7 Things They Don't Tell You When You Join The Army

So if you read my previous list, you might have an inkling that I have a Military background, and you would be correct. I joined the Army to get out of Florida and begin my journey to...pretty much anywhere else. But my time spent in boots wasn't all sunshine and rainbows, no, more often than not it was a pretty terrible time. Not so much the work, not even the antagonism. See, I was the first to join in my family, so I had no idea what things would be like beyond what movies and television showed me; but even if I did know, you find yourself dealing with things in the Army you never thought you'd have to. For instance...

1. Recruiters are the Scum of the Earth

2. Drill Sergeants Aren't How You'd Think

Ah Drill Sergeants, truly the most nerve-wracking part of entering the force, the stuff of nightmares really. They'll scream in your face, deny you your rights, and straight up beat you to your knees if they have to (or want to). The Army was my ticket to freedom, so I expected all of this and welcomed it with open arms, what I got was not something I expected. First of all, they can't hit you anymore so get that out of your head (some still do, but you can report them for it). Do they yell? Sure, but without the fear of escalation beyond that it's about as intimidating as someone talking trash about you over the internet. Even more surprising was that under their odd choice in hats, they were people. My Drill Sergeants used to end each day by sitting us down and talking to us like people, telling us what the "Real Army" would be like and such. One time I caught one crying because their daughter was sick, sometimes you forget that these are real people with real lives. Once you realize that, the fear is gone, but it's replaced with a respect that works a lot better for leadership.

3. The Rules are Everywhere

See this one was something I had thought of, but gave no attention to. You know there's going to be rules, but you don't expect the quality and quantity you recieve. While I was in Korea, I had a curfew, I had to be back in my bed by 2 am. Is that a big deal? Not at first, but you can't always account for you days, and sometimes it's a buzzkill to know you have to leave whatever awesome activity you're taking part in to go to bed. When we work out in the mornings, we wear a reflective belt, so vehicles will see us. That makes total sense right? Sure, except if you work out at a later schedule (like 5 pm for instance) you still have to have the belt on. If a car hits you in the middle of the day, it probably was less about vision and more about vengeance. The mess hall we ate at in Washington (which you unwillingly pay 300 dollars for each month) would not serve you food unless you said good morning. You run in for some food, you're in a hurry because you have somewhere to be and you only have five minutes to eat, and you're trying to order off what you want as quickly as possible. Then you look up and see your order hasn't begun yet. Why? Because you forgot to say "Good Morning" you ungrateful piece of shit. Think of going to Applebee's and having to deal with something like that. These are just a few examples too. There are so many rules that you sometimes feel incarcerated. In fact...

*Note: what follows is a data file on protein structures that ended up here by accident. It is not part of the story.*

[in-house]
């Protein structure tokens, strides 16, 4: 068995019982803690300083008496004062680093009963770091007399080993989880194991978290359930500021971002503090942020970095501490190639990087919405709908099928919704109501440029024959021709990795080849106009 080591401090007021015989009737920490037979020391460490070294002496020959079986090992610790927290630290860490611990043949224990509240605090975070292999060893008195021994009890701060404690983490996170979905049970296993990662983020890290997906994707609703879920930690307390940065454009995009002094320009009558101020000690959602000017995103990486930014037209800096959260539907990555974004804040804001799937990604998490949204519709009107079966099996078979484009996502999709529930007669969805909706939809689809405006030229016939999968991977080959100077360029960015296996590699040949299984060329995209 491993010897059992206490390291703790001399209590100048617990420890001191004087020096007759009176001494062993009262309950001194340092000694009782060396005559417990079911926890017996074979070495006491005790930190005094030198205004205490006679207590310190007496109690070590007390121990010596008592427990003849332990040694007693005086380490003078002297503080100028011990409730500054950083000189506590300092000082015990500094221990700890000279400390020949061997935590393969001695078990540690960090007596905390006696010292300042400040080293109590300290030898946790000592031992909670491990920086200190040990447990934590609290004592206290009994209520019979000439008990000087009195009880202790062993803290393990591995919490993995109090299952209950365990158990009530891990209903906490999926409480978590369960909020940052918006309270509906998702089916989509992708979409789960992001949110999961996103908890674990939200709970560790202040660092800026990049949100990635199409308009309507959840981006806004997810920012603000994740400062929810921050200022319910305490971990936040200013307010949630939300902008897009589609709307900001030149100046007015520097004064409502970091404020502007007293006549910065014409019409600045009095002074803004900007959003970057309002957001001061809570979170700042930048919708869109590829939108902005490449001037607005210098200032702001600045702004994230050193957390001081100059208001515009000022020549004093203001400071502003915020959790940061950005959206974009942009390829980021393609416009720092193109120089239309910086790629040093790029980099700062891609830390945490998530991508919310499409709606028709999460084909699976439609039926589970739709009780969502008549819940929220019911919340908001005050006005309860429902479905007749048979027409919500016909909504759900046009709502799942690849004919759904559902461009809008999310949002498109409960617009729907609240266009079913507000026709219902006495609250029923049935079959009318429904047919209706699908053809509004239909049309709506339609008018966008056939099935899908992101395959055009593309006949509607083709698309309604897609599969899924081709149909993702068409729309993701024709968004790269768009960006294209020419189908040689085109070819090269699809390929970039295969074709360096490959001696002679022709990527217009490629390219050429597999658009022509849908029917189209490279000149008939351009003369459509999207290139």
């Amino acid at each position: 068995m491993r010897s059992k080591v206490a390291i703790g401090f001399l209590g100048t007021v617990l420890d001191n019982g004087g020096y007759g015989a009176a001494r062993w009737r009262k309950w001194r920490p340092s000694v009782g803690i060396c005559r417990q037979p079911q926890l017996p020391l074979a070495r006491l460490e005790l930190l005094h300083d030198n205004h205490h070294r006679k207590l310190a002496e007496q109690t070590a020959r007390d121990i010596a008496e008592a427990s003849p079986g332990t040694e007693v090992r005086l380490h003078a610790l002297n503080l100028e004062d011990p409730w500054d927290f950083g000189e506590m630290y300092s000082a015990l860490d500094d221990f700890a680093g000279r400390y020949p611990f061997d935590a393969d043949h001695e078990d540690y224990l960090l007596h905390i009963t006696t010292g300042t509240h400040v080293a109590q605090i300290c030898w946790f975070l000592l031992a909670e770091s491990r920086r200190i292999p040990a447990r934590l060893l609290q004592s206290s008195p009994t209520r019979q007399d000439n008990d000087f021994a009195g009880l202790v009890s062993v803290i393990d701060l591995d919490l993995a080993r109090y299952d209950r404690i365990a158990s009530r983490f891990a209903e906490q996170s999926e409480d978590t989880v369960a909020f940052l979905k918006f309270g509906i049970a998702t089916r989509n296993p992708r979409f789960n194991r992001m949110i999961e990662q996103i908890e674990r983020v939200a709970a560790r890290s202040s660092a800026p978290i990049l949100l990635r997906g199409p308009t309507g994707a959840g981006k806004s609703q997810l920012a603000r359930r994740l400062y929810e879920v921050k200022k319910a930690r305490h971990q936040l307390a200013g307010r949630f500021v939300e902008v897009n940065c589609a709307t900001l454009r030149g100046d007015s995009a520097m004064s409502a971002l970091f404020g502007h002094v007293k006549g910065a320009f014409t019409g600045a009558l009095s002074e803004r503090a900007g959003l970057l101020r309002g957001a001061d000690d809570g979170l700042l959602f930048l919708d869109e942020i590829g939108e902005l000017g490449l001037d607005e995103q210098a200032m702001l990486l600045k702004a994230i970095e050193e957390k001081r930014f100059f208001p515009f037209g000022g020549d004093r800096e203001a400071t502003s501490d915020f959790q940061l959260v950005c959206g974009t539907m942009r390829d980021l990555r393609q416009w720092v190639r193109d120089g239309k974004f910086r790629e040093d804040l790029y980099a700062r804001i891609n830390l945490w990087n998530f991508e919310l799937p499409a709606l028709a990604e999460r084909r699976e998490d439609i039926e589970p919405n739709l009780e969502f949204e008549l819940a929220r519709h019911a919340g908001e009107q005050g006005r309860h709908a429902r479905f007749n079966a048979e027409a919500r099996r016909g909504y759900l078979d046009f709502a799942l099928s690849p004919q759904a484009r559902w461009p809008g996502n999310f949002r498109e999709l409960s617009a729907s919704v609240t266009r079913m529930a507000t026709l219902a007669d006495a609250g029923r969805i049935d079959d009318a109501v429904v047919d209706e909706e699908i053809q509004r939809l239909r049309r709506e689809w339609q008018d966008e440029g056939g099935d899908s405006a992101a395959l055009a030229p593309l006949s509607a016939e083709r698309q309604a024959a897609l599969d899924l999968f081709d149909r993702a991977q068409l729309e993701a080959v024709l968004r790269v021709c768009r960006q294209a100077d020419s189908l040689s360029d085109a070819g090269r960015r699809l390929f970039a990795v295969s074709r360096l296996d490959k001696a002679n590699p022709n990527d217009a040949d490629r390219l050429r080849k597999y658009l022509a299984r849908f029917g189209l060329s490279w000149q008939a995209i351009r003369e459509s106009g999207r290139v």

4. The Whole Thing Feels Like Prison

This one is a joke you here sometimes, until you start really connecting the parallels. A typical day for me went like this: First you wake up and stand outside your room for attendance in uniform, then you conduct personal hygiene, afterwards you change uniforms for PT, where you will have another attendance check before working out, then you break for breakfast and a shower to go back into your first uniform, then it's off to work where you might do your job or you might do whatever needs to be done (including but not limited to: mopping floors, sweeping motor pools, taking out garbage, repairing walls, waxing floors, doing laundry, etc), then it's lunch (but not before another attendance check), then you have an attendance check when you get back to work, afterwards you have one final attendance check and are sent on your way. When you go to the field to train, it's worse, you're literally fenced in by barbed wire you helped set up. Is it to keep the theoretical enemy out? Or you in? The connections don't stop there either, they only get darker I'm afraid.

5. Rape Happens...Like a Lot

6. You Might Actually Find a Family

7. There are Exceptions to all of These

I'm just a guy who lives his life. Baking, fitness, military, writing, video games, anime, parkour, I try to tackle a multitude of things. I'm just doing what we're all trying to do, make our marks. I aim to be a published author someday, but until then I just live for putting pen to paper (fingers to a keyboard, touchscreen, it really makes no difference to me). If you like my stuff, I would certainly appreciate a follow, as I will try to update as often as possible. Anyway, Enjoy!
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